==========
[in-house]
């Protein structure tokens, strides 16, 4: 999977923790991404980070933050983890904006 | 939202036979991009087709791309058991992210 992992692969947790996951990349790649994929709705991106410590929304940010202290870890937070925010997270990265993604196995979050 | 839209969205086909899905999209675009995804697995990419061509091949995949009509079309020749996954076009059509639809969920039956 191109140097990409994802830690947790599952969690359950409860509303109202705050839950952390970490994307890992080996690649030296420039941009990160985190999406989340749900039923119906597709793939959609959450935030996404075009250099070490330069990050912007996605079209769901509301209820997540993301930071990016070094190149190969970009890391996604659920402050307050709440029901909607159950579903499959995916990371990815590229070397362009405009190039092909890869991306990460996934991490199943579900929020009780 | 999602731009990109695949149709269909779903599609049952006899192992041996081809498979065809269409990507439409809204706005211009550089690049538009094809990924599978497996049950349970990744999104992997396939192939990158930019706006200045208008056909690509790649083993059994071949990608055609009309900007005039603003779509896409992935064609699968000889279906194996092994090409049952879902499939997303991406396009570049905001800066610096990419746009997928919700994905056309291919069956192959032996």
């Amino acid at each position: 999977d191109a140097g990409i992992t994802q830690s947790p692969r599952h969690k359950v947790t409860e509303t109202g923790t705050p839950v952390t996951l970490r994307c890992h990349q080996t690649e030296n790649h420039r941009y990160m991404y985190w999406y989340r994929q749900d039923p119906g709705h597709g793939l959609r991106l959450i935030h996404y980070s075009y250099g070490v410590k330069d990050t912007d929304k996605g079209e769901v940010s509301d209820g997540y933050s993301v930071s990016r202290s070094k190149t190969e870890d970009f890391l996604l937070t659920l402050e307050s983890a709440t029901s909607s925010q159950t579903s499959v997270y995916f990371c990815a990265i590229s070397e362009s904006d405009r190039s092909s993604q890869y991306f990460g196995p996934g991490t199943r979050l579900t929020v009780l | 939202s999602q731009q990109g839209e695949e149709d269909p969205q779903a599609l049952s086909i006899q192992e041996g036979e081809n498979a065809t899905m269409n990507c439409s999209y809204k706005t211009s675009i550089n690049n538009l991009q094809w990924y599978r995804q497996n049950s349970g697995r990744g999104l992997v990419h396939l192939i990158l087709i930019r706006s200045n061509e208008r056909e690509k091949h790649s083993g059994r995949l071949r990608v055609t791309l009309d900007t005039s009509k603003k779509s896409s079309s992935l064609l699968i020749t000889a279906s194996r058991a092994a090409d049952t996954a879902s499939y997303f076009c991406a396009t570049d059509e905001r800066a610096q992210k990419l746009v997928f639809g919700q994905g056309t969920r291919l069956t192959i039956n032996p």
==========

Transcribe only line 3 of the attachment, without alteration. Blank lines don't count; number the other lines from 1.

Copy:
């Amino acid at each position: 999977d191109a140097g990409i992992t994802q830690s947790p692969r599952h969690k359950v947790t409860e509303t109202g923790t705050p839950v952390t996951l970490r994307c890992h990349q080996t690649e030296n790649h420039r941009y990160m991404y985190w999406y989340r994929q749900d039923p119906g709705h597709g793939l959609r991106l959450i935030h996404y980070s075009y250099g070490v410590k330069d990050t912007d929304k996605g079209e769901v940010s509301d209820g997540y933050s993301v930071s990016r202290s070094k190149t190969e870890d970009f890391l996604l937070t659920l402050e307050s983890a709440t029901s909607s925010q159950t579903s499959v997270y995916f990371c990815a990265i590229s070397e362009s904006d405009r190039s092909s993604q890869y991306f990460g196995p996934g991490t199943r979050l579900t929020v009780l | 939202s999602q731009q990109g839209e695949e149709d269909p969205q779903a599609l049952s086909i006899q192992e041996g036979e081809n498979a065809t899905m269409n990507c439409s999209y809204k706005t211009s675009i550089n690049n538009l991009q094809w990924y599978r995804q497996n049950s349970g697995r990744g999104l992997v990419h396939l192939i990158l087709i930019r706006s200045n061509e208008r056909e690509k091949h790649s083993g059994r995949l071949r990608v055609t791309l009309d900007t005039s009509k603003k779509s896409s079309s992935l064609l699968i020749t000889a279906s194996r058991a092994a090409d049952t996954a879902s499939y997303f076009c991406a396009t570049d059509e905001r800066a610096q992210k990419l746009v997928f639809g919700q994905g056309t969920r291919l069956t192959i039956n032996p």